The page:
Prof. Balleer came to the conclusion that it was correct of the German government to have responded quickly and generously in order to tackle the crisis. Since a part of the public debt is being spent on investments, future generations will profit from these in the sense of generational justice.
Other guests were Dr. Jens Boysen-Hogrefe, economics expert from the Kiel Institute for the World Economy, and Kai Teute, deputy federal chairperson of the association "die jungen Unternehmer" (young entrepreneurs).
The entire program is available as a podcast here.
Prof. Almut Balleer on Damage to the German Economy Caused by COVID-19
In an article published on August 25, 2020 by the Süddeutsche Zeitung newspaper, Prof. Almut Balleer, head of the School's Chair of Applied Economics, talked about the damage that the COVID-19 pandemic has caused to date for Germany's GDP:
The belief that the pandemic will have seriously affected the German economy has now been officially confirmed by economic data from the country's Federal Statistical Office. In the second quarter of 2020, the economic downturn of 9.7 percent is the highest ever since the end of World War II. But measures of the social state, such as the "Kurzarbeit" scheme [similar to UK's "furlough"] have significantly softened the blow to the economy that the pandemic has dealt. According to Almut Balleer, whose research focuses on macroeconomics, applied econometrics, and labor economics, "A large increase in unemployment particularly at this time would pose a great threat to the German economy". Similarly to many other economists, Prof. Balleer is in favor of the current measures "even if some jobs are being temporarily artificially supported".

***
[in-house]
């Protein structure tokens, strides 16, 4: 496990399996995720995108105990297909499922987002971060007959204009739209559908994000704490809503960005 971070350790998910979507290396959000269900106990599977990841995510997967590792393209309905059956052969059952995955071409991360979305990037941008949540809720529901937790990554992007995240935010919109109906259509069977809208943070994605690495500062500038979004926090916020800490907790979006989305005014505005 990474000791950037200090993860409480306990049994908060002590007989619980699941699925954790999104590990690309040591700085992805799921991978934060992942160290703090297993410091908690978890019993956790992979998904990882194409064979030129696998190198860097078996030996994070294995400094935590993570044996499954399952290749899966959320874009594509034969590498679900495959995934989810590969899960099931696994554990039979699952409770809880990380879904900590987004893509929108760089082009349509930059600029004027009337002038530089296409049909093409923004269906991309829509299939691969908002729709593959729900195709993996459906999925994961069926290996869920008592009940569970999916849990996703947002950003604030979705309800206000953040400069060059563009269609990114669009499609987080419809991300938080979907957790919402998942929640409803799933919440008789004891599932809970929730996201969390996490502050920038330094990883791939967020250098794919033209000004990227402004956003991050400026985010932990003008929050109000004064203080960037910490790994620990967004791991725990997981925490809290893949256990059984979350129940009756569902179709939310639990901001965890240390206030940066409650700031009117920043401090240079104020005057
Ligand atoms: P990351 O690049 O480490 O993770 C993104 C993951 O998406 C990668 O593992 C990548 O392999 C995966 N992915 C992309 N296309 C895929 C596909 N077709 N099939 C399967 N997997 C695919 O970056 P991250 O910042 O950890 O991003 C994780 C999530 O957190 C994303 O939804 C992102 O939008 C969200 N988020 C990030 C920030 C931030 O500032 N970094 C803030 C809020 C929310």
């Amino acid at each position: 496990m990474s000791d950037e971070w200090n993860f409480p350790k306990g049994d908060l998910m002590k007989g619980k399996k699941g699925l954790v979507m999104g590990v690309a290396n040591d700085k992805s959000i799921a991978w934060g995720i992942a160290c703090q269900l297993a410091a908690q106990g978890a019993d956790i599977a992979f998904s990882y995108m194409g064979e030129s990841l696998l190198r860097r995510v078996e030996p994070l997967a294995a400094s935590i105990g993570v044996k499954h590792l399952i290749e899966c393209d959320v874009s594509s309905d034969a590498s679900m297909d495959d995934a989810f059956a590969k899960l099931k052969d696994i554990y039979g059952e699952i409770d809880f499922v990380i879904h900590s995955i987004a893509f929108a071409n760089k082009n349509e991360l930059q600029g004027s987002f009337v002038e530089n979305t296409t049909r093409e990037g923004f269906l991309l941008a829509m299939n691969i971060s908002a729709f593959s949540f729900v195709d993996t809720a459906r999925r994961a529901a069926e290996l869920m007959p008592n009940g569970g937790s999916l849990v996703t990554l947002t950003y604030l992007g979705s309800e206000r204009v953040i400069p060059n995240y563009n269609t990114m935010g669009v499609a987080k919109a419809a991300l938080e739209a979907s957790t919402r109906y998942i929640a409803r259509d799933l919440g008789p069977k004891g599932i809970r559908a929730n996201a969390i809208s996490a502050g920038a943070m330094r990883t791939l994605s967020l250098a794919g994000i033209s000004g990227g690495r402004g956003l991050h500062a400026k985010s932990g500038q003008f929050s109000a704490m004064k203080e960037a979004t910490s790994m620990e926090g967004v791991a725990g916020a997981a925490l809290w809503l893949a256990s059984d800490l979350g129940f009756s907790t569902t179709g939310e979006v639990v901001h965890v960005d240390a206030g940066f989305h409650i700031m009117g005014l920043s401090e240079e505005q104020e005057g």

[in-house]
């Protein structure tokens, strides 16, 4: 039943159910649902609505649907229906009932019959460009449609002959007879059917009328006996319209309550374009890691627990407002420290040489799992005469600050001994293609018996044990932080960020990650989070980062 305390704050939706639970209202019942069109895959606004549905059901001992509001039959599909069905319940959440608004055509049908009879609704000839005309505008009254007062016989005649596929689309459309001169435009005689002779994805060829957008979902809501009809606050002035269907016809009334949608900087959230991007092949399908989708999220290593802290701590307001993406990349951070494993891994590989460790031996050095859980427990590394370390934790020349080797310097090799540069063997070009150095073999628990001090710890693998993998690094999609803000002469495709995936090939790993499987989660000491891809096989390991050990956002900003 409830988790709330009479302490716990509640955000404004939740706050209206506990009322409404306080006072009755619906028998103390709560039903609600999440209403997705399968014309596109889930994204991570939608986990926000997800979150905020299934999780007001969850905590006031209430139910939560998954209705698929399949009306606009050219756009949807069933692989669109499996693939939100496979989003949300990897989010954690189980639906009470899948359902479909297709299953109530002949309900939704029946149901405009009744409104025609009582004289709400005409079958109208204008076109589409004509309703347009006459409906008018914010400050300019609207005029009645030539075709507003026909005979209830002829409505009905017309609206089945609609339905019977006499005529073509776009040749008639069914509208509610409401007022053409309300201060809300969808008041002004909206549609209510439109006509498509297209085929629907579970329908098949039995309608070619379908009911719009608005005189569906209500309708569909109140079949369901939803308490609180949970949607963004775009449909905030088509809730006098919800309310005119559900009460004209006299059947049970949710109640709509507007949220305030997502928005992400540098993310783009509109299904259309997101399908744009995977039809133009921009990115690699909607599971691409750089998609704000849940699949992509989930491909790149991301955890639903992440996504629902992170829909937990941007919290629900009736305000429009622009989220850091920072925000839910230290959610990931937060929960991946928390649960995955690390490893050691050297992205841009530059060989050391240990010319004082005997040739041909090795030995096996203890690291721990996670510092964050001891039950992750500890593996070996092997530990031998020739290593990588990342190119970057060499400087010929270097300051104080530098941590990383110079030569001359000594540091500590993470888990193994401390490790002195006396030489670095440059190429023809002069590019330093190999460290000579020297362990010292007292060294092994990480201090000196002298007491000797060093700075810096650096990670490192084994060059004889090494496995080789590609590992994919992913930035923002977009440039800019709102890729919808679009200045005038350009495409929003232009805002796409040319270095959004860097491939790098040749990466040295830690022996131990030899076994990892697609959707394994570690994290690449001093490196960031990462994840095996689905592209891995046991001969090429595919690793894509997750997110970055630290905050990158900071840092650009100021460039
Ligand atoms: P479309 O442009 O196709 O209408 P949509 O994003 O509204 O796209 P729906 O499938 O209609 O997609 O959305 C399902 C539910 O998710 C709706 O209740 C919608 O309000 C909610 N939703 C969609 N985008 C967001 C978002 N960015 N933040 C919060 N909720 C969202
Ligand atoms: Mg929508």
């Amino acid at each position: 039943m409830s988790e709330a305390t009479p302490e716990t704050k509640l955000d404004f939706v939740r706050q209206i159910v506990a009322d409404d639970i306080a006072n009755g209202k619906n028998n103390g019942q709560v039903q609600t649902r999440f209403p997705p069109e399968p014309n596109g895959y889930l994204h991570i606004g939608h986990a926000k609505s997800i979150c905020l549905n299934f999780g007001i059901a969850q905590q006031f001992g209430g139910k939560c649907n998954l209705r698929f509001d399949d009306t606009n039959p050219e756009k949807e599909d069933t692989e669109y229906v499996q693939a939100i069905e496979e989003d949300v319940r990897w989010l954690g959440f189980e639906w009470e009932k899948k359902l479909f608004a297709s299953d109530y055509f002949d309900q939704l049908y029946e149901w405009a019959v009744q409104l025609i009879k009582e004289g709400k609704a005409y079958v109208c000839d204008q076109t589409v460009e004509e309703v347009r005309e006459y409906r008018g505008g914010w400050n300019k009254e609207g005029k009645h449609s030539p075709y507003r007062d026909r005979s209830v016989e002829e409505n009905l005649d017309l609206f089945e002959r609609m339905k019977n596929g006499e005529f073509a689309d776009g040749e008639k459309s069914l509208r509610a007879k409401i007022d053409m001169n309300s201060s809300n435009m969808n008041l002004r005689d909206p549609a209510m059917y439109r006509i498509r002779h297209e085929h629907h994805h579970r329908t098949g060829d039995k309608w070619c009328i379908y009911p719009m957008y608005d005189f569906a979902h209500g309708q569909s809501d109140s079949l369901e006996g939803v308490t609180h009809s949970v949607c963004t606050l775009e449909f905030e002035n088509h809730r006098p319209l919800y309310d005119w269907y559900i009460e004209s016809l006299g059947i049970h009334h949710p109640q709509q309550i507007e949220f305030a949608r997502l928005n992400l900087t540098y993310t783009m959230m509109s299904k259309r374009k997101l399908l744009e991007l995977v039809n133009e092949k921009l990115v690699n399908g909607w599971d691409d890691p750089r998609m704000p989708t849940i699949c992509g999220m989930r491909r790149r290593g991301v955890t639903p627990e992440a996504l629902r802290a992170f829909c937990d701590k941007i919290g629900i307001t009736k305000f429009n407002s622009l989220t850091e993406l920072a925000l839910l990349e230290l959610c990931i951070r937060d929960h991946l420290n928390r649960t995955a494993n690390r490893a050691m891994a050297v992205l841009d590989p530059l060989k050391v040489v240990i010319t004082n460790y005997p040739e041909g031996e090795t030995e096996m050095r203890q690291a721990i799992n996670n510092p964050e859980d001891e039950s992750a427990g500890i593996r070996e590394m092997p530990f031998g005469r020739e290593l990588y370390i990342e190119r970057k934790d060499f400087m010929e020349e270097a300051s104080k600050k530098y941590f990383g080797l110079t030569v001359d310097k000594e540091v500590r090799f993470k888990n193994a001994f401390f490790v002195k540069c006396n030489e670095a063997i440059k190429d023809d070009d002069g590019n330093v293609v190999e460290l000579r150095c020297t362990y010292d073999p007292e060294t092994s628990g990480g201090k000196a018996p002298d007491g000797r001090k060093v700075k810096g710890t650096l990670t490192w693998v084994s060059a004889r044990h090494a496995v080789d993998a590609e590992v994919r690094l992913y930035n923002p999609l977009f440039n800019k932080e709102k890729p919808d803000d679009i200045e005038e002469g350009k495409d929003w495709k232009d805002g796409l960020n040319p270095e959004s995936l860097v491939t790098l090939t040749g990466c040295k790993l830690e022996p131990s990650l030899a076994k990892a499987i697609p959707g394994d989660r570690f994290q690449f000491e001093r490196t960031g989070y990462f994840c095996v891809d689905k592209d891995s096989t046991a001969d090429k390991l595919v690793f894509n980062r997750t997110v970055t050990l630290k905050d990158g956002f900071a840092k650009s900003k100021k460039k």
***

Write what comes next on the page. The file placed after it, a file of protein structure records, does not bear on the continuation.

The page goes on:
The latest economic indicators suggest a certain economic recovery. As Prof. Balleer says, "The decisive factor is how quickly the economy will recover, since the pandemic is slowing down consumer demand as well as the possibility of firms to offer their products (e.g. on account of disrupted supply chains). The data from various studies sugest that the drop in demand has exceeded the initial supply shock, according to Prof. Balleer. "In Germany the domestic demand is our biggest problem at the moment".
In the case of a demand shock, many economists recommend that the government should intervene and generate the missing demand. This did occur in Germany in the form of a stimulus package. In Prof. Balleer's opinion, "That was the right decision at the time". However, the timing of implementation for government measures like this is crucial. "In light of an impending second wave - with all its related negative economic consequences, the billions of Euros could be gone in a puff of smoke", says Almut Balleer, because then the demand which has been strongly pushed by the government would encounter a new supply shock.
Policy makers, researchers, and firms will find out at the end of October whether the stimulus package has worked. The Federal Statistical Office will then be releasing its first estimation of the economic performance in the third quarter of 2020.
You can read the whole article in German here.